Written answers

Wednesday, 1 December 2021

Department of Education and Skills

Covid-19 Pandemic

Photo of Richard O'DonoghueRichard O'Donoghue (Limerick County, Independent)
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121. To ask the Minister for Education and Skills if her attention has been drawn to the fact that parents are expressing concerns in relation to the mental health impact that the wearing of masks will have on children and the future impact it will have on society (details supplied); and if she will make a statement on the matter. [59416/21]

Photo of Norma FoleyNorma Foley (Kerry, Fianna Fail)
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The Department has always been guided by Public Health as to the mitigation measures needed to prevent the spread of Covid-19 in our schools.  The aim of all of the Covid-19 infection prevention and control measures that have been put in place for schools is to support schools to operate safely and prevent the introduction of Covid-19 and also the onward of transmission of Covid-19 among the school community. These measures protect pupils, their parents and school staff and are very effective when adhered to.

NPHET has recommended and the Government has approved a measure introducing the wearing of face masks by children aged nine years and older in a number of settings, including for children in 3rd class and above in primary schools.  HSPC interim Guidance on the use of face coverings in childcare and educational setting has been published.

The Department has provided guidance for schools, including information on those categories of children who are exempt on medical grounds from wearing face masks. The measure is being introduced on a temporary basis and is subject to review in mid-February 2022. Schools will be best placed to identify those children whose complex needs are such that the wearing of face covering may not be possible for them, and to discuss this with parents as required. In such circumstances a school may not require medical certification to provide an exemption to the wearing of face coverings.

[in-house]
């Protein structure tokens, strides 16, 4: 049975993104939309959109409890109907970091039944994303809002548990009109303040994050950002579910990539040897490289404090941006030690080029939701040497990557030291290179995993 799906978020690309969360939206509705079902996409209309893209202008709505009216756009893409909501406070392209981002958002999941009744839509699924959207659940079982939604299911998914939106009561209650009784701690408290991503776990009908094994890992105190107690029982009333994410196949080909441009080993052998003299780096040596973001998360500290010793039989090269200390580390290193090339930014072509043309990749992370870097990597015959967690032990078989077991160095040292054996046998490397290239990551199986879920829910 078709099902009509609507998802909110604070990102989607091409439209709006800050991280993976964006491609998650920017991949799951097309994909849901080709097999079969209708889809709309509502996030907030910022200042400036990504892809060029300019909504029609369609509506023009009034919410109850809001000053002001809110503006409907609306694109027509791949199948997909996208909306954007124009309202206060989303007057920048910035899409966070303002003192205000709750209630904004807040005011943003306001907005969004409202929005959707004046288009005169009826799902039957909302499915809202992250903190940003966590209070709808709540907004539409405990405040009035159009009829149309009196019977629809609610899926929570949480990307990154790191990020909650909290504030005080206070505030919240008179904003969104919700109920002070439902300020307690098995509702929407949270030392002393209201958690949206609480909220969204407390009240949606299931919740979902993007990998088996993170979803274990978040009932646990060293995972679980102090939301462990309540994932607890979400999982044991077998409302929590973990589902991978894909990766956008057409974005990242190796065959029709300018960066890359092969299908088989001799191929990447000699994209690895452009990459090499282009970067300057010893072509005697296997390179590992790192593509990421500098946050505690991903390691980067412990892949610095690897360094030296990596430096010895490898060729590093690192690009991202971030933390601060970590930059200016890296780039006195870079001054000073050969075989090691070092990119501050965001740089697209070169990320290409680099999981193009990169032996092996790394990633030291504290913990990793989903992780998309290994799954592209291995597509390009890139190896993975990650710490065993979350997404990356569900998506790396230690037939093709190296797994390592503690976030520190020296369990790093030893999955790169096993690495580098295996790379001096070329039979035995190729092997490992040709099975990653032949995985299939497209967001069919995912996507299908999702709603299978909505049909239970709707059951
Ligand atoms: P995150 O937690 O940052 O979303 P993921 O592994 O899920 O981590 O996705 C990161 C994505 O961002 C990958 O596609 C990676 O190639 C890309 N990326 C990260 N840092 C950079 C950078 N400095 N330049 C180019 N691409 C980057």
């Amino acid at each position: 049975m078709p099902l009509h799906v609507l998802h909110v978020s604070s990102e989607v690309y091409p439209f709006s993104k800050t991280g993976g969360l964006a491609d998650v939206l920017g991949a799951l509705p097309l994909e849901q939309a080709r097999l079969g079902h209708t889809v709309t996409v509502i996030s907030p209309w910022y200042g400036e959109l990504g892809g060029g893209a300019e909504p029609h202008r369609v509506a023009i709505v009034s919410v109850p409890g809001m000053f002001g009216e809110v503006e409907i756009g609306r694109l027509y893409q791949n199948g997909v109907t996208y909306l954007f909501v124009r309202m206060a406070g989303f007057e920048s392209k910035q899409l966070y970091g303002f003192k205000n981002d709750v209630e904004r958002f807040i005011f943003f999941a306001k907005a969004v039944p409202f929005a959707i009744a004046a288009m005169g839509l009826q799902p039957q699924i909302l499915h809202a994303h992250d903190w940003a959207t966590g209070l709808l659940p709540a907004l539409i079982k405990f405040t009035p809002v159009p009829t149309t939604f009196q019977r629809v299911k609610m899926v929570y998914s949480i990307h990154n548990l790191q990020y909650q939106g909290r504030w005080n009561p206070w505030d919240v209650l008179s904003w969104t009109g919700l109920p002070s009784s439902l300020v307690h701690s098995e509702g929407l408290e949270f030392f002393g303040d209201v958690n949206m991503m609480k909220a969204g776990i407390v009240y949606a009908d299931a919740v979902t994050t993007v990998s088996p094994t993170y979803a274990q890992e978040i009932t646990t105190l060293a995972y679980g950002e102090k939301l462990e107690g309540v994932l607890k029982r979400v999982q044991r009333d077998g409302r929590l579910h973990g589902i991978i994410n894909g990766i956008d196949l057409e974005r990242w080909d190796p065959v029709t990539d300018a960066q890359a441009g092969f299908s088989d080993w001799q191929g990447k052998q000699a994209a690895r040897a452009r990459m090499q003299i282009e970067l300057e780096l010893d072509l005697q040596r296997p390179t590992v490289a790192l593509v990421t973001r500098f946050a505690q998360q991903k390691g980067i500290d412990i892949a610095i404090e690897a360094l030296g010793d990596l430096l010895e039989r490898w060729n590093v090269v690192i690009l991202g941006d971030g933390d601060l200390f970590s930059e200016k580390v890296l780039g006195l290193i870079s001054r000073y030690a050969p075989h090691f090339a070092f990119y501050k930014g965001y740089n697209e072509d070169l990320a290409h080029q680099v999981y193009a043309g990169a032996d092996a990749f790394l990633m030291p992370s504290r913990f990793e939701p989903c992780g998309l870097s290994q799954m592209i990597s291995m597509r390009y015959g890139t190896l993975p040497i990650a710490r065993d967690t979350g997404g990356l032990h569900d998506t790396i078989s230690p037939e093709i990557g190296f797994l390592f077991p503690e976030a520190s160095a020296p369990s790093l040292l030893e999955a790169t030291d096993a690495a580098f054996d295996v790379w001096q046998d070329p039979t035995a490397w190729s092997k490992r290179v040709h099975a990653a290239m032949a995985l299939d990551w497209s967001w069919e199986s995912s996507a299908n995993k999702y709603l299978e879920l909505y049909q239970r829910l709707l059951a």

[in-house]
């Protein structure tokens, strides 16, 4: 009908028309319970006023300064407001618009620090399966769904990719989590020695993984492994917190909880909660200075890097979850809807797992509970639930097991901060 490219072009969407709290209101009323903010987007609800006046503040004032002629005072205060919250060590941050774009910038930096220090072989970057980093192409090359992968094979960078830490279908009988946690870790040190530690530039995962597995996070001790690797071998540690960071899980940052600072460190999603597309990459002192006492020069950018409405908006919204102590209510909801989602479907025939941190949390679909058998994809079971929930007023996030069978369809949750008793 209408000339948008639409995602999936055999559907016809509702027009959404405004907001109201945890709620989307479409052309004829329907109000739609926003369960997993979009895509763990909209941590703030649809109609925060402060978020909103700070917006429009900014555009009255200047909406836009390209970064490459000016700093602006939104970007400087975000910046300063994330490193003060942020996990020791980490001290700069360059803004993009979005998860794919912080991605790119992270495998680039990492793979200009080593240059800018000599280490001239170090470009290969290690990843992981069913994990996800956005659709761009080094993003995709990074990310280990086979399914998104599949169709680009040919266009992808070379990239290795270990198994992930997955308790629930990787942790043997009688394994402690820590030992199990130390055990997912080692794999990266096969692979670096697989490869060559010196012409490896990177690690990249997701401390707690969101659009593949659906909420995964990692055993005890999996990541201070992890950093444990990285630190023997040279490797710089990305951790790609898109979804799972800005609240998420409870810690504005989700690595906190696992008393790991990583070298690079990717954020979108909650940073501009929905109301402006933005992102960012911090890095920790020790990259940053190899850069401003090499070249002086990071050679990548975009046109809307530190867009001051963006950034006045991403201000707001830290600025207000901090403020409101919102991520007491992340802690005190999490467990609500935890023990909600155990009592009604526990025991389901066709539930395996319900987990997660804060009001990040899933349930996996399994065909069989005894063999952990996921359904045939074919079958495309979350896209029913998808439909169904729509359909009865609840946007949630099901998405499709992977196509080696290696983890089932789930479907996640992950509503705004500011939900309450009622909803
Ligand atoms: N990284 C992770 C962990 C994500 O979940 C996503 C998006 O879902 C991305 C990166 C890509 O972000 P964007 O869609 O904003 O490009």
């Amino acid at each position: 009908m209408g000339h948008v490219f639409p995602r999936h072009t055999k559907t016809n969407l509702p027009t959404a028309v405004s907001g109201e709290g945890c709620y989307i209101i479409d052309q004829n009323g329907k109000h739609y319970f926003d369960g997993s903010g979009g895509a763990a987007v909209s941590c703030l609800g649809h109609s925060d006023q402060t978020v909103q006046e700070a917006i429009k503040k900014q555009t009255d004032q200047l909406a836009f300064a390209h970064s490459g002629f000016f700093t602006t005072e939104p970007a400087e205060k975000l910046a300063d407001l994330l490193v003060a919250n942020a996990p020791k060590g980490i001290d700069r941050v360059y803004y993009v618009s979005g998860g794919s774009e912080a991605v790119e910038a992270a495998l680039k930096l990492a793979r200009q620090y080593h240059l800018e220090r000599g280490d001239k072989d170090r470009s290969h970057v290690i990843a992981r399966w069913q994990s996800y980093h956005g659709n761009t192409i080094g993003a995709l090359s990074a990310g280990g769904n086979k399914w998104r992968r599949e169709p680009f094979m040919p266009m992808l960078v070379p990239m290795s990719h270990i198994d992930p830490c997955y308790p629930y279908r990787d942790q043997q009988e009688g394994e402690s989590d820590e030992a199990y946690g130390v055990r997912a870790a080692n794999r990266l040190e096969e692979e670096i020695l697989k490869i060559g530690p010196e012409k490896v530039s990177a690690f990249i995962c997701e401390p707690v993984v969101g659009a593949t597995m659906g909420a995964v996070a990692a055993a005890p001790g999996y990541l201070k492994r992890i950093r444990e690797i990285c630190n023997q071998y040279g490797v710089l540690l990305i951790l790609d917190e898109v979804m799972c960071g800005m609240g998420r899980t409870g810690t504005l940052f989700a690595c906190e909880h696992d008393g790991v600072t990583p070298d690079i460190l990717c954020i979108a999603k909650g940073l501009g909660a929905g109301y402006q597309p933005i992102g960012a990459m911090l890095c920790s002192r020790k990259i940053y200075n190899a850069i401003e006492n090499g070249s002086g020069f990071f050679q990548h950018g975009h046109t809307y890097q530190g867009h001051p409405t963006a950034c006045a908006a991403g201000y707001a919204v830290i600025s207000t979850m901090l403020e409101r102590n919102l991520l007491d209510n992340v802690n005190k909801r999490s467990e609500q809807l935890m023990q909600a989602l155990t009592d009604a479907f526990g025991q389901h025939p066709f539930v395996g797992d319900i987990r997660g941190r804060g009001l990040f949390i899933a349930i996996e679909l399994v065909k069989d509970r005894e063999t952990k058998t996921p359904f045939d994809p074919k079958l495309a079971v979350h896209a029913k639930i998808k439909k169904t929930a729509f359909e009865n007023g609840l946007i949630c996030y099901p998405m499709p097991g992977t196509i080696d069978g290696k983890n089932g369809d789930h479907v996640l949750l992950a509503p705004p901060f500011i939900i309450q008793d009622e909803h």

I am aware that this is a challenging time for pupils, teachers, other school staff and parents, and a strong focus should be kept on wellbeing and self-care during this time. The National Educational Psychological Service of the Department (NEPS) is leading on supporting the wellbeing of schools communities. The Department’s response is aligned with the HSE guidance and based on the five key principles of promoting a sense of safety, calm, connectedness, self- and community-efficacy and hope. 

My Department will continue to work in partnership with the Department of Health to ensure that the wellbeing needs of all members of the school community are met and we will continue be guided by the Department of Health and the HSE on public health measures.

Photo of Gary GannonGary Gannon (Dublin Central, Social Democrats)
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122. To ask the Minister for Education and Skills if she will address the heating issue currently facing schools by providing air filtration for schools given windows are being left open; and if she will make a statement on the matter. [59512/21]

Photo of Norma FoleyNorma Foley (Kerry, Fianna Fail)